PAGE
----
The inflammation of the lungs caused by the pneumonia can often be painful, provoking particular discomfort upon inhalation and exhalation. If the ferret is in considerable pain, owners may notice a change in its behavior, especially as the symptoms worsen. Typically, the animal will appear withdrawn and unwilling to engage in physical activity. Additionally, they may become unusually defensive if their owner tries to touch them, possibly even becoming violent.
One of the most distinctive signs of a pneumonia infection is the occurrence of a fever. This usually presents itself within a few days of the other symptoms appearing and will usually last until the condition has run its course. Owners can notice a fever by feeling the ferret's body temperature increasing drastically, as well as by observing the onset of violent shivering as the animal begins to perceive itself as being cold.
The final (and most dangerous) symptom of the presence of bacterial pneumonia is the ferret beginning to struggle to breathe properly. Owners can easily notice this, as the animal will start to make wheezing noises when inhaling and exhaling. Left untreated, these breathing difficulties can often worsen and, in many cases, can lead to severe complications or even death.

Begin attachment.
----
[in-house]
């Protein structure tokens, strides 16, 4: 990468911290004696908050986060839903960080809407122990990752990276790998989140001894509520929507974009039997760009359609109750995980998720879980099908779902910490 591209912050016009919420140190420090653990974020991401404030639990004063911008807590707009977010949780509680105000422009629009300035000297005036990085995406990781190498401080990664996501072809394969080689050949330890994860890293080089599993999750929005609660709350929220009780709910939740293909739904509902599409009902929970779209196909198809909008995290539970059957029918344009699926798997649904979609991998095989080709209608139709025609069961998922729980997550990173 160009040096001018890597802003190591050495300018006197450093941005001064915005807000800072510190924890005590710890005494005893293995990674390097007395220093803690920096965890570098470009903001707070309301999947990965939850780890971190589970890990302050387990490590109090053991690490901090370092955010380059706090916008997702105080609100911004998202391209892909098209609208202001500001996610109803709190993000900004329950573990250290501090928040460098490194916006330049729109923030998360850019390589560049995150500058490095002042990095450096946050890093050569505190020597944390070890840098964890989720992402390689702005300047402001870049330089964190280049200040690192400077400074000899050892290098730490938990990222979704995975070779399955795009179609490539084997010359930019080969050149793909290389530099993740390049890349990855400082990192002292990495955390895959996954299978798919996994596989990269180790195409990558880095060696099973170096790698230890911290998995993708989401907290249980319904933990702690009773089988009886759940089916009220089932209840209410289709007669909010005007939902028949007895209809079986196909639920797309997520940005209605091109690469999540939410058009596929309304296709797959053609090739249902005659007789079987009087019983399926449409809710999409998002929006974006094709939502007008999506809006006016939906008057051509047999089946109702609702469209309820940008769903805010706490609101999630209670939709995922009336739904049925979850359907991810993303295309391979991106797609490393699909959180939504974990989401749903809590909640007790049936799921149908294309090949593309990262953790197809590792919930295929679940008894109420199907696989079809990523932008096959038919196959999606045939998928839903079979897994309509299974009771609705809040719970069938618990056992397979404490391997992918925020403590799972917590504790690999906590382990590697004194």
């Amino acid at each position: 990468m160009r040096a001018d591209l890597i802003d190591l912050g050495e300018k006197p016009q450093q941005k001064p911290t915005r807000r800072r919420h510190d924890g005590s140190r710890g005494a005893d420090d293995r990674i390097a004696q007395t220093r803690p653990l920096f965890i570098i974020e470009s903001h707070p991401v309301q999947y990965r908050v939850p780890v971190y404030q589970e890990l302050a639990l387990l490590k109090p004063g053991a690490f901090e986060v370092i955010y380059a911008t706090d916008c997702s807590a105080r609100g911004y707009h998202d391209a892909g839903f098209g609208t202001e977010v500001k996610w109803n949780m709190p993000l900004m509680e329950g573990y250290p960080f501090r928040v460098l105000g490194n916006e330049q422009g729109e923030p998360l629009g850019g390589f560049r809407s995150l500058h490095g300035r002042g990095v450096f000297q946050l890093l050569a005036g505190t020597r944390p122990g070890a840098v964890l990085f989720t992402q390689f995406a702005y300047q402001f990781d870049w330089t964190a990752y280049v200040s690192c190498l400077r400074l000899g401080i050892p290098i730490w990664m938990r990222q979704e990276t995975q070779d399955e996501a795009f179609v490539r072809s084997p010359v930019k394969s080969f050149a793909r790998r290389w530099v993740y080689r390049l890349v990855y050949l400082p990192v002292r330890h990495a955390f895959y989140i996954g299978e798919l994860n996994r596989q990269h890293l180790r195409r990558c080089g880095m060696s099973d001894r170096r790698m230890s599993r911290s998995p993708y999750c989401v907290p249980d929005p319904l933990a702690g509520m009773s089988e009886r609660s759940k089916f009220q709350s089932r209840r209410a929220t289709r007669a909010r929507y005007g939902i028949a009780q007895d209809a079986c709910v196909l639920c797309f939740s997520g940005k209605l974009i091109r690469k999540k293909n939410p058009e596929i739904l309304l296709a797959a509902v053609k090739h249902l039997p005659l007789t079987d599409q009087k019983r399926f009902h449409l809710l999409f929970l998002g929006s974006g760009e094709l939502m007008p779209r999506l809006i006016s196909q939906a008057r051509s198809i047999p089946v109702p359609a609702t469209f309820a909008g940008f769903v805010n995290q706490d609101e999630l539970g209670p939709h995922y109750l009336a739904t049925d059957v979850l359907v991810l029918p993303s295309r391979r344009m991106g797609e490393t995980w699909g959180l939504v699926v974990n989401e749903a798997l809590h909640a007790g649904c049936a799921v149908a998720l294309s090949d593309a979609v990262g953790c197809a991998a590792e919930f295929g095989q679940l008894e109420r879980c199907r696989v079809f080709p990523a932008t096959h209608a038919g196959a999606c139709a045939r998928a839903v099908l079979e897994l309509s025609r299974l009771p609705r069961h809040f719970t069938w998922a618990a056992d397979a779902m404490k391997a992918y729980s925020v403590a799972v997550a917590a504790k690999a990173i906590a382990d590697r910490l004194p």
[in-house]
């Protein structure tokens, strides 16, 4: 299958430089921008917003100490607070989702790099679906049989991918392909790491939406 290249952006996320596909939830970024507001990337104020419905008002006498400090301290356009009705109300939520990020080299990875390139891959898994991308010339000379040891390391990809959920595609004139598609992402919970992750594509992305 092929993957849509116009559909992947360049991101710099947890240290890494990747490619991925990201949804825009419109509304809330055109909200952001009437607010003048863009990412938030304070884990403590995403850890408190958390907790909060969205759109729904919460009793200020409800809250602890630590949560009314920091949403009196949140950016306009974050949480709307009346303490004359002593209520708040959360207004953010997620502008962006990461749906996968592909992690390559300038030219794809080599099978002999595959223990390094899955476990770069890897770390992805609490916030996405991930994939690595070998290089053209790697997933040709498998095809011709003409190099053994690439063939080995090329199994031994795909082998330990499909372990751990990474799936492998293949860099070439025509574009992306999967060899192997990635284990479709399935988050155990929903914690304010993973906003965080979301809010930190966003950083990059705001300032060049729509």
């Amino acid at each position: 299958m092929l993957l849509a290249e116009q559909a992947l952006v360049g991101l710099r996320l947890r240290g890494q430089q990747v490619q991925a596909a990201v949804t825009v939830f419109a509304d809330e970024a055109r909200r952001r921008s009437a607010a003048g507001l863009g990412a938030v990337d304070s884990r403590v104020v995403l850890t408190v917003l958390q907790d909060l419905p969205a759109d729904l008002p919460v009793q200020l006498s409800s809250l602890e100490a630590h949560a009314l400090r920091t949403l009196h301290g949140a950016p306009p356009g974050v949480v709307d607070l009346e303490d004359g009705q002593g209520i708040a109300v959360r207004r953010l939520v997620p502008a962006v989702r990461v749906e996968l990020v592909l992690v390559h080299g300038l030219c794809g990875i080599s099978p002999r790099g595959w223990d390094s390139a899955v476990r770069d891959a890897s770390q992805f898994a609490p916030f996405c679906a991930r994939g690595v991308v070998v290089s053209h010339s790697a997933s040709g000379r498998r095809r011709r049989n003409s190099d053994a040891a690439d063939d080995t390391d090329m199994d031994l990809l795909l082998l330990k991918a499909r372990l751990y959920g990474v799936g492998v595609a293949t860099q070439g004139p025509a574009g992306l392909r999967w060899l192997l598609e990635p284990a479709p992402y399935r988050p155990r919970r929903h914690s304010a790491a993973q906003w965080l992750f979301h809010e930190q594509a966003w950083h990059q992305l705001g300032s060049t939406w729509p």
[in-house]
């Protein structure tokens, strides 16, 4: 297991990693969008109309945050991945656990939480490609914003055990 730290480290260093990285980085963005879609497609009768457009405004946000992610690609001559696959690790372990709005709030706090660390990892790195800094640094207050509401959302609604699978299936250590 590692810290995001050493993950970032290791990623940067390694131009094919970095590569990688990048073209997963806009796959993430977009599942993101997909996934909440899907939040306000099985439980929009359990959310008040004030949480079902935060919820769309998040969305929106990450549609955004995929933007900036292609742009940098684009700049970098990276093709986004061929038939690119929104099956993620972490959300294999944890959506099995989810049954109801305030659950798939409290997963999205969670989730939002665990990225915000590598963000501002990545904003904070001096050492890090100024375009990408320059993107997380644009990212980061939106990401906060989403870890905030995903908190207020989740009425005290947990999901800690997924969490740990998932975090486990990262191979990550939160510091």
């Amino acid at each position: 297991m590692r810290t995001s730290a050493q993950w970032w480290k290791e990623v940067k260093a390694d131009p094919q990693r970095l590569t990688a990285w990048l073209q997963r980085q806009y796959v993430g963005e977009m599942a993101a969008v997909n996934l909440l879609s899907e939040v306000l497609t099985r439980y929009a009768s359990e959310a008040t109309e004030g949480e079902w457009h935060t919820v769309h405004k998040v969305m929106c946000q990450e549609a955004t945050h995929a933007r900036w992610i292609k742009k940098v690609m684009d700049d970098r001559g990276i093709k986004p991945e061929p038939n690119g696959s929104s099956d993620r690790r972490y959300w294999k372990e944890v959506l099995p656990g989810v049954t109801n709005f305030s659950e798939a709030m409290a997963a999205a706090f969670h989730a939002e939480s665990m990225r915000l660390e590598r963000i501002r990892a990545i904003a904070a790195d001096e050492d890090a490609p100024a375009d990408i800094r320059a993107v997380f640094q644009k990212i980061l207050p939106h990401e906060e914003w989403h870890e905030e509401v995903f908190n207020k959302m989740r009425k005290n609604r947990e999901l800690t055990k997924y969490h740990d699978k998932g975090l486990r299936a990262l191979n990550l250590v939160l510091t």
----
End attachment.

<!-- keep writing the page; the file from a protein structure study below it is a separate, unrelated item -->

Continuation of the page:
There are several main causes of bacterial pneumonia: injury to the chest, vomiting, malnutrition and the presence of metabolic diseases. As bacterial pneumonia is caused by foreign microbes entering the lungs and multiplying (thereby irritating and impeding the function of the alveoli), the most direct way they can gain access is via inhalation or a penetrating injury to the chest cavity. If not properly cleaned and treated, a wound may allow bacteria to enter the body and infect the lungs. Vomiting can also cause bacteria that are responsible for food poisoning to accidentally be inhaled. Once in the lungs, these will start to cause the same problems as seen in the stomach, as they begin to multiply in a hospitable environment. Malnutrition is also a key player in the development of bacterial pneumonia; ferrets that are not properly nourished will often have weakened immune systems as a consequence, leaving them open to all manner of infections. Metabolic disorders have much the same effect, mainly by disrupting the function of key organs that would otherwise ensure the overall health of the animal.